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Sharron Kraus & Christian Kiefer

THE BLACK DOVE  • The Black Dove

Written in a flurry of collaboration via email, The Black Dove posits itself as both the better angel and dark horse contender to the Fairport Convention throne. Pairing brainy academics from each side of the pond--Brit-folk warbler Sharron Kraus and Sacramento roots artist / writer Christian Kiefer--the self-titled outing tracks the misadventures and the blackest black heart of love gone bad.

The duo recorded The Black Dove in the course of a week in Kiefer's parent's Northern California basement a couple years ago and emerges for consumption like a cloak against the jagged isolated beauty of the seaside highway along that coast. The sound is steeped in gothic moor-wandering folk, bleak sun-bleached Americana and the broke-beat contemporary beauty of outfits like latter day Califone or Iron and Wine should Sam Beam fall into cahoots with a more bookish and Scottish incarnation of Catherine Irwin. All of which is to say that while The Black Dove (the album, and the band) is smart, literate, and more than a little highbrow, there's a connected soulfulness in its delivery that allows The Black Dove to avoid being pigeonholed as fare for myopic University-track NPR listeners. In fact, in the age of America's natural disasters and miner tragedies, The Black Dove strikes a chord closer to the bone.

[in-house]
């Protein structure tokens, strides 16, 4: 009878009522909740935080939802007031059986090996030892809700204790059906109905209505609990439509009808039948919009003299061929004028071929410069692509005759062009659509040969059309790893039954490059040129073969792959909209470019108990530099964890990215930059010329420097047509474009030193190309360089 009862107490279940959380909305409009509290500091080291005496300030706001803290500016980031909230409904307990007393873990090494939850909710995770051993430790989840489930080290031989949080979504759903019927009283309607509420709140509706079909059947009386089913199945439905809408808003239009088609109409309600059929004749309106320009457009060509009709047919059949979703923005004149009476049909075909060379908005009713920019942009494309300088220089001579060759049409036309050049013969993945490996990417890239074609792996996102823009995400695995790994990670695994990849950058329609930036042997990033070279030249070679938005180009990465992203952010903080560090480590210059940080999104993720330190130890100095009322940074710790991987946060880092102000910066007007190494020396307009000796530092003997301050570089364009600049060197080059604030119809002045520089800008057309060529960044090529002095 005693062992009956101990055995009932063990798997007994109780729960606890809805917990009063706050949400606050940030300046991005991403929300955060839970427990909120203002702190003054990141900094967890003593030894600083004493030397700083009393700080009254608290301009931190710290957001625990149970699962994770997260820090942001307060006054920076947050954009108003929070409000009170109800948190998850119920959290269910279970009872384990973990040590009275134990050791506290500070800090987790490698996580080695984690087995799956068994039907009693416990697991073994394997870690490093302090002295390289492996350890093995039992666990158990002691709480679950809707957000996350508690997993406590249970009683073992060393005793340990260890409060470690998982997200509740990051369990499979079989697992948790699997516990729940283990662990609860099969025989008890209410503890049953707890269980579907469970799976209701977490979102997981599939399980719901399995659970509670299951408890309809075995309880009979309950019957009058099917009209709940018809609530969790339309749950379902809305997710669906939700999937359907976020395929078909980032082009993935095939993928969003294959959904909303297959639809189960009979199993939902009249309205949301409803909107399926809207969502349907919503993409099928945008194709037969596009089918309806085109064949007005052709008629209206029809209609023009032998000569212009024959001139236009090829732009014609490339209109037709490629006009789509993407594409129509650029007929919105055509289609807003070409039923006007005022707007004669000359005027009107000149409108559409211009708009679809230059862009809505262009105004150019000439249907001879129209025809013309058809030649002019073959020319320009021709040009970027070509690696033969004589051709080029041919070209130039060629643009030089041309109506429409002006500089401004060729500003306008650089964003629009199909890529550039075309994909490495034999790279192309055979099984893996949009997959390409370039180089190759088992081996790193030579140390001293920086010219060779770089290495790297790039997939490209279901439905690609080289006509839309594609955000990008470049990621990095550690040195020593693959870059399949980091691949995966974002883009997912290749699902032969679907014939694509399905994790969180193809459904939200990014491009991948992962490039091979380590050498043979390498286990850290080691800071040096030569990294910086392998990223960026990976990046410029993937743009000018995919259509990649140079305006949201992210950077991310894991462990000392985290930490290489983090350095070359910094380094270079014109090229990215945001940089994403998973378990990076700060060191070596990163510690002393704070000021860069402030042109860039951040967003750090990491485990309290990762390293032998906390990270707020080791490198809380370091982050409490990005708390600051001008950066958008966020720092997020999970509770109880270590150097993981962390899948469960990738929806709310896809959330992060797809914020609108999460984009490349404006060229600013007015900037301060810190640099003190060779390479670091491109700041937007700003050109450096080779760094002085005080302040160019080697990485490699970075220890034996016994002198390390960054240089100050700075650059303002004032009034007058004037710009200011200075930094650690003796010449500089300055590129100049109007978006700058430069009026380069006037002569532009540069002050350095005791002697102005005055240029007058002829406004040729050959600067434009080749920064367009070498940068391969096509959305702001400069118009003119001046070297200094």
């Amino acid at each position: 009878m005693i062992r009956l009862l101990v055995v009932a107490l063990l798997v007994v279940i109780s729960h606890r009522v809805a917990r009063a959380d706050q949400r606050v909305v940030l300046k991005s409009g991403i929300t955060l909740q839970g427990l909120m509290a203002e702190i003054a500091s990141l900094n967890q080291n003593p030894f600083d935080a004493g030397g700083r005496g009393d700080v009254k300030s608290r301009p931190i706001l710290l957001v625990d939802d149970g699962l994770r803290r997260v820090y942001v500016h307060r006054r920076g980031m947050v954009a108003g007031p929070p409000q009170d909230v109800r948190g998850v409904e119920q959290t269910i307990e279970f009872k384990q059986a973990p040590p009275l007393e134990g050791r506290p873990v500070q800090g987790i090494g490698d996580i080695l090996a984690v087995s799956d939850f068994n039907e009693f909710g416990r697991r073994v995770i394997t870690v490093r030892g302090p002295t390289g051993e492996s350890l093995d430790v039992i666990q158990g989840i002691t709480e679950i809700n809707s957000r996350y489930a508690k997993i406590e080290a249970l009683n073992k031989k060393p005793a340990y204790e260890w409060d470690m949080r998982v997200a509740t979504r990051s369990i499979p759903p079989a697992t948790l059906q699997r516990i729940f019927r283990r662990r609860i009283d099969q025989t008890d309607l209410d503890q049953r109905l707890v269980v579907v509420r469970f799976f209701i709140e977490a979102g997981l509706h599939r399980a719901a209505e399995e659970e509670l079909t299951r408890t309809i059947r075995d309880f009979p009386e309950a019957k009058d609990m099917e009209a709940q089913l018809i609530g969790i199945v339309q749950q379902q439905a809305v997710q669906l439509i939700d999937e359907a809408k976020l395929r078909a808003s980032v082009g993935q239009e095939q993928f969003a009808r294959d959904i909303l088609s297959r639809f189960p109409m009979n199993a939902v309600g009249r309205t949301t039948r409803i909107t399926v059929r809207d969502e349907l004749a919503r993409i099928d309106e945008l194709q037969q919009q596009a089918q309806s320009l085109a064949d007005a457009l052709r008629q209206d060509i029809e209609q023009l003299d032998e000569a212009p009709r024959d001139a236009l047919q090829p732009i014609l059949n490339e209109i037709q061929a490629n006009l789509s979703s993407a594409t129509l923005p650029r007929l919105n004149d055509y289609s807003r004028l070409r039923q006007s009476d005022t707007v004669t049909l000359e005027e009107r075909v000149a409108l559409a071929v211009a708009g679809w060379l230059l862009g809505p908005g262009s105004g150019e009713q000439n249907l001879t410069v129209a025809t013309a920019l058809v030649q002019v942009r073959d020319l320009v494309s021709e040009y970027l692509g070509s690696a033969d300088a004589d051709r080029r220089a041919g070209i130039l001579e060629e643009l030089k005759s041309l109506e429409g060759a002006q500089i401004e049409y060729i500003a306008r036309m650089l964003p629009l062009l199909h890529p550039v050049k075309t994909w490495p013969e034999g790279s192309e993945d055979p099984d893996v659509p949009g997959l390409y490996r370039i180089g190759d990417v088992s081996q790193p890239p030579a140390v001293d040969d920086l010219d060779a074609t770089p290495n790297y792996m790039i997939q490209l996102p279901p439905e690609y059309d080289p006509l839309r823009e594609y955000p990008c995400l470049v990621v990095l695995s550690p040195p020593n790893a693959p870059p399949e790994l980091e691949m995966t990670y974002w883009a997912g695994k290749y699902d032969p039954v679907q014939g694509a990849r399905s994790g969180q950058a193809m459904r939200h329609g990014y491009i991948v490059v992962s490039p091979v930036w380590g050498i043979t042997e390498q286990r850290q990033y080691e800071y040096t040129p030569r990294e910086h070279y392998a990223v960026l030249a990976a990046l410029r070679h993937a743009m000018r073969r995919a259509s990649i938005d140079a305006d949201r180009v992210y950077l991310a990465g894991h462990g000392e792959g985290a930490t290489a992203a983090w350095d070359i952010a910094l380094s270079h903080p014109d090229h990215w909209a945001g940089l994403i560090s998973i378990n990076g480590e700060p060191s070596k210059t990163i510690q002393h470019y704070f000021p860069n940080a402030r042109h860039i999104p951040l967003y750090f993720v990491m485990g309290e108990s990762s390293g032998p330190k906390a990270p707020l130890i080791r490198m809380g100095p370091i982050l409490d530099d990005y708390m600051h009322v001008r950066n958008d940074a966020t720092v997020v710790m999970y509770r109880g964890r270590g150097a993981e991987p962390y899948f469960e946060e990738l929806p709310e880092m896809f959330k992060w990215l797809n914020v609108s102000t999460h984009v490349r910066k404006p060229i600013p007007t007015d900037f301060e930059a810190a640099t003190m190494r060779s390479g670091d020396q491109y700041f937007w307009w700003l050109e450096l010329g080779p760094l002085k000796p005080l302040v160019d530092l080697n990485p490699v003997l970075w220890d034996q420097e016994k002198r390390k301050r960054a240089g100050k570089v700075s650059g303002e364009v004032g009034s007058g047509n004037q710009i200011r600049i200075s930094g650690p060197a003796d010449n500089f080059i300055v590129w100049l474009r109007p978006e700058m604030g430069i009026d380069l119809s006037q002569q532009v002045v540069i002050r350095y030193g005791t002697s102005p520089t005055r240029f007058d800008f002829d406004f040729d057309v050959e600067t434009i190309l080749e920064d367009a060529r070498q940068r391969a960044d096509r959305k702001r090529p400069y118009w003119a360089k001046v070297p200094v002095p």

Pump organ keys and banjo twist and twine, creating frigid tension. Around this tension, a world is built based on what's missing as much as what's present: the structure of the song cycle, most closely resembling a novel or even a play, benefits as much from the negative spaces as those places that are stained with deepest shades of ochre and prune. Getting lost in the drone of "The Blackest Crow" or the sparse palette and uneven gait of "The Chase" proves both an emotional and aesthetic venture worthy of investment.
• Paige La Grone Babcock

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sharronkraus.com     christiankiefer.com


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